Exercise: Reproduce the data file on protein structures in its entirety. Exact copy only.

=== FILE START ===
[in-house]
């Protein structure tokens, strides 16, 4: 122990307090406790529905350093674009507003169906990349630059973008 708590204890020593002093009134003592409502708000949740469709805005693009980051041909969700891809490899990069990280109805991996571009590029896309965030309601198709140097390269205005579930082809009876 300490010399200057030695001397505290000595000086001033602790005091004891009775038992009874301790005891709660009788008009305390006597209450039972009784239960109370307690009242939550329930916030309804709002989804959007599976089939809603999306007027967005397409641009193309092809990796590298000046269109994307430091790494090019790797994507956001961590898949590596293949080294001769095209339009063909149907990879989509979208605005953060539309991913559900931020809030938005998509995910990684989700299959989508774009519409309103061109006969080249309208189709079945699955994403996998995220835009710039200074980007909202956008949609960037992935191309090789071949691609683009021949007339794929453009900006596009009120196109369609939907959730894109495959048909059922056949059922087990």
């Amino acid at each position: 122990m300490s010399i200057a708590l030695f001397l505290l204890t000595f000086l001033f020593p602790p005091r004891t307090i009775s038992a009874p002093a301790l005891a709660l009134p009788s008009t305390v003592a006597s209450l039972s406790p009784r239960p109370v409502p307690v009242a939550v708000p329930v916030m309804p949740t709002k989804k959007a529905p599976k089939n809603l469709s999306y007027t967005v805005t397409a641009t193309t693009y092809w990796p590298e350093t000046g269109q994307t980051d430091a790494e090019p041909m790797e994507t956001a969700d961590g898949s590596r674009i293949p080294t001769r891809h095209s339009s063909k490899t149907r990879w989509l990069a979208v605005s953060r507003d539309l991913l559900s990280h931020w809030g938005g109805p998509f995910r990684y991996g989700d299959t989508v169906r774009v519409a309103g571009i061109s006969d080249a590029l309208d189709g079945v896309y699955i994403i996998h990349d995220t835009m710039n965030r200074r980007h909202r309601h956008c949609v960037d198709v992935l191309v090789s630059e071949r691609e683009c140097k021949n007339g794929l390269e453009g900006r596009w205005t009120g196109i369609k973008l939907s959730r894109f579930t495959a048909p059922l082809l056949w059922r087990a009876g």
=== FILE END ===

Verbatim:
[in-house]
């Protein structure tokens, strides 16, 4: 122990307090406790529905350093674009507003169906990349630059973008 708590204890020593002093009134003592409502708000949740469709805005693009980051041909969700891809490899990069990280109805991996571009590029896309965030309601198709140097390269205005579930082809009876 300490010399200057030695001397505290000595000086001033602790005091004891009775038992009874301790005891709660009788008009305390006597209450039972009784239960109370307690009242939550329930916030309804709002989804959007599976089939809603999306007027967005397409641009193309092809990796590298000046269109994307430091790494090019790797994507956001961590898949590596293949080294001769095209339009063909149907990879989509979208605005953060539309991913559900931020809030938005998509995910990684989700299959989508774009519409309103061109006969080249309208189709079945699955994403996998995220835009710039200074980007909202956008949609960037992935191309090789071949691609683009021949007339794929453009900006596009009120196109369609939907959730894109495959048909059922056949059922087990």
């Amino acid at each position: 122990m300490s010399i200057a708590l030695f001397l505290l204890t000595f000086l001033f020593p602790p005091r004891t307090i009775s038992a009874p002093a301790l005891a709660l009134p009788s008009t305390v003592a006597s209450l039972s406790p009784r239960p109370v409502p307690v009242a939550v708000p329930v916030m309804p949740t709002k989804k959007a529905p599976k089939n809603l469709s999306y007027t967005v805005t397409a641009t193309t693009y092809w990796p590298e350093t000046g269109q994307t980051d430091a790494e090019p041909m790797e994507t956001a969700d961590g898949s590596r674009i293949p080294t001769r891809h095209s339009s063909k490899t149907r990879w989509l990069a979208v605005s953060r507003d539309l991913l559900s990280h931020w809030g938005g109805p998509f995910r990684y991996g989700d299959t989508v169906r774009v519409a309103g571009i061109s006969d080249a590029l309208d189709g079945v896309y699955i994403i996998h990349d995220t835009m710039n965030r200074r980007h909202r309601h956008c949609v960037d198709v992935l191309v090789s630059e071949r691609e683009c140097k021949n007339g794929l390269e453009g900006r596009w205005t009120g196109i369609k973008l939907s959730r894109f579930t495959a048909p059922l082809l056949w059922r087990a009876g």